Female: born on or after 6 April 1953

Male: born on or after 6 April 1951

 

The flat rate State Pension is £155.65 per week but the amount you’ll receive will depend on your National Insurance (NI) contributions:

35 years of NI contributions: you qualify for the full allowance

At least 10 years of NI contributions: to qualify for part of the weekly allowance

Less than 10 years of NI contributions: you will not receive any of the State Pension

 

If you retired earlier, you’ll receive the old state pension, which will increase to £119.30.

 

7. Innovative Finance ISA (IFISA) will launch

If you use peer-to-peer (P2P) platforms to save then the new IFISA will allow you to get tax free returns. Whilst one of the attractive qualities is the higher rates of interest, it’s worth being aware that P2P isn’t protected by the Financial Services Compensation Scheme (FSCS).

 

8. Lifetime Allowance cut

Today will see a reduction in the amount you can save into your pension without a tax charge – AKA your Lifetime Allowance – from £1.25m to £1m. Your pension benefits are tested against the lifetime allowance as soon as you start to draw your benefits.

 

Despite the government’s claims that the reduction will only impact 4% of the wealthiest population, it will also hit those people working hard to save for retirement. You can protect your pot if it exceeds the Lifetime Allowance.

 

Remember! Be careful with Auto-Enrolment, as any contributions you make could wipe out any protection you may have. We advise that you discuss this with an Independent Financial Adviser, to ensure you have the right advice and support for you and your circumstances.

 

9. Annual Allowance Taper will be introduced

For higher earners, the annual pension allowance will gradually be reduced. At present it’s set at £40,000, but the government is set to introduce a taper system that will reduce the limit for those whose income exceeds £150,000. The reduction rate will be set at £1 for every £2 of income, meaning that if you’re earning £210,000 or more, your annual allowance will be reduced to £10,000.

 

10.National Living Wage and Stamp Duty Land Tax increases

Both have already been enforced, as from 1 April:

 

National Living Wage (NLW): anyone aged 25 or over will receive £7.20p/h, an increase from the previous NLW of £6.50p/h.

Stamp Duty Surcharge: an additional 3% has been added onto the current stamp duty rates for anyone who purchases a second home or a buy-to-let property. Whether you’ll have to pay or not will depend on your individual circumstances. But it is likely to hit tenants who are charged more rent to cover the additional cost to their landlord’s.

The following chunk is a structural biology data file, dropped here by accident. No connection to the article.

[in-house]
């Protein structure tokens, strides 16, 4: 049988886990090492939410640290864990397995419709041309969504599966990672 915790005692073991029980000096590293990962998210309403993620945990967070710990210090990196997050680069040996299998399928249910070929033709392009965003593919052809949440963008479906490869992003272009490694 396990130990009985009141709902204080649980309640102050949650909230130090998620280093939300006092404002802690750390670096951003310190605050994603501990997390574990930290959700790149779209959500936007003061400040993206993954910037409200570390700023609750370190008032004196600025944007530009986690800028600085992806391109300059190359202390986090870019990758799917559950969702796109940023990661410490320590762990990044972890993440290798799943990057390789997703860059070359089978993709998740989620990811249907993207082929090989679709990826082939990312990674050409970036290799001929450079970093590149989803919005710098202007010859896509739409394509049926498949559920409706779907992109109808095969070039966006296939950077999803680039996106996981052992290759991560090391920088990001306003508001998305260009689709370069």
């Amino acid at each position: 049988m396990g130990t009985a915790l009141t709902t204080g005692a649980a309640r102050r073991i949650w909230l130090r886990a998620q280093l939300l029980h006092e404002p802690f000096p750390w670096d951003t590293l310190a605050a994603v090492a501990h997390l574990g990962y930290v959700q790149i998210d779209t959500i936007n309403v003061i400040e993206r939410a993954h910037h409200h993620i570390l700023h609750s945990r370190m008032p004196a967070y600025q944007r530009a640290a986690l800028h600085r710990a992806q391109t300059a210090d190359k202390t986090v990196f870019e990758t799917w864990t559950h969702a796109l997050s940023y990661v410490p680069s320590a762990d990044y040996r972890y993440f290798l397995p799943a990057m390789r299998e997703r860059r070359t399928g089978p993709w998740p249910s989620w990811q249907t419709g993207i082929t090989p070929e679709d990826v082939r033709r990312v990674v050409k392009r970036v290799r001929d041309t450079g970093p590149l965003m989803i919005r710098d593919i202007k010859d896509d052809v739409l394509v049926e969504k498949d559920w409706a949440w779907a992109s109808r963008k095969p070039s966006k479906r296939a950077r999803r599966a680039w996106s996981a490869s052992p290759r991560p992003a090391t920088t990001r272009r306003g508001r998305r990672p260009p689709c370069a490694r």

So there you have it, 10 changes for the new tax year that every contractor should be aware of. If you’re wondering what these changes will mean for you, we’ve created our top 10 new tax year resolutions to aid contractors in staying financially fit this new tax year. Download them today for the ultimate in contracting success.

 

This blog has been prepared by Intouch Accounting. While we have made every attempt to ensure that the information contained in this blog has been obtained from reliable sources, Intouch is not responsible for any errors or omissions, or for the results obtained from the use of this information. This blog should not be used as a substitute for consultation with professional accounting advisers. If you have any specific queries, please contact Intouch Accounting.

What makes a successful contractor?

What makes a successful contractor?

At Intouch, we constantly strive to deepen our understanding of the contractor landscape so that we can provide the best possible service to our clients and help them to become a successful contractor.

 

Over the past few months, we have been carrying out research so as to provide us with the insight we need to provide a tailor made service to contractors in a number of different sectors.

 

It’s great to get feedback and to know the service we provide is hitting the mark as well as ways to make it even more beneficial to the UK’s contractor workforce.

 

Through talking to clients and contacts in the industry, we have gathered some invaluable insight. Some of this feedback is just too good to keep to ourselves, so we have collated any information that could help contractors to get a head start or a leap up the ladder. We’ve also identified some key Do’s and Don’ts to watch out for.

 

Making a successful switch to contracting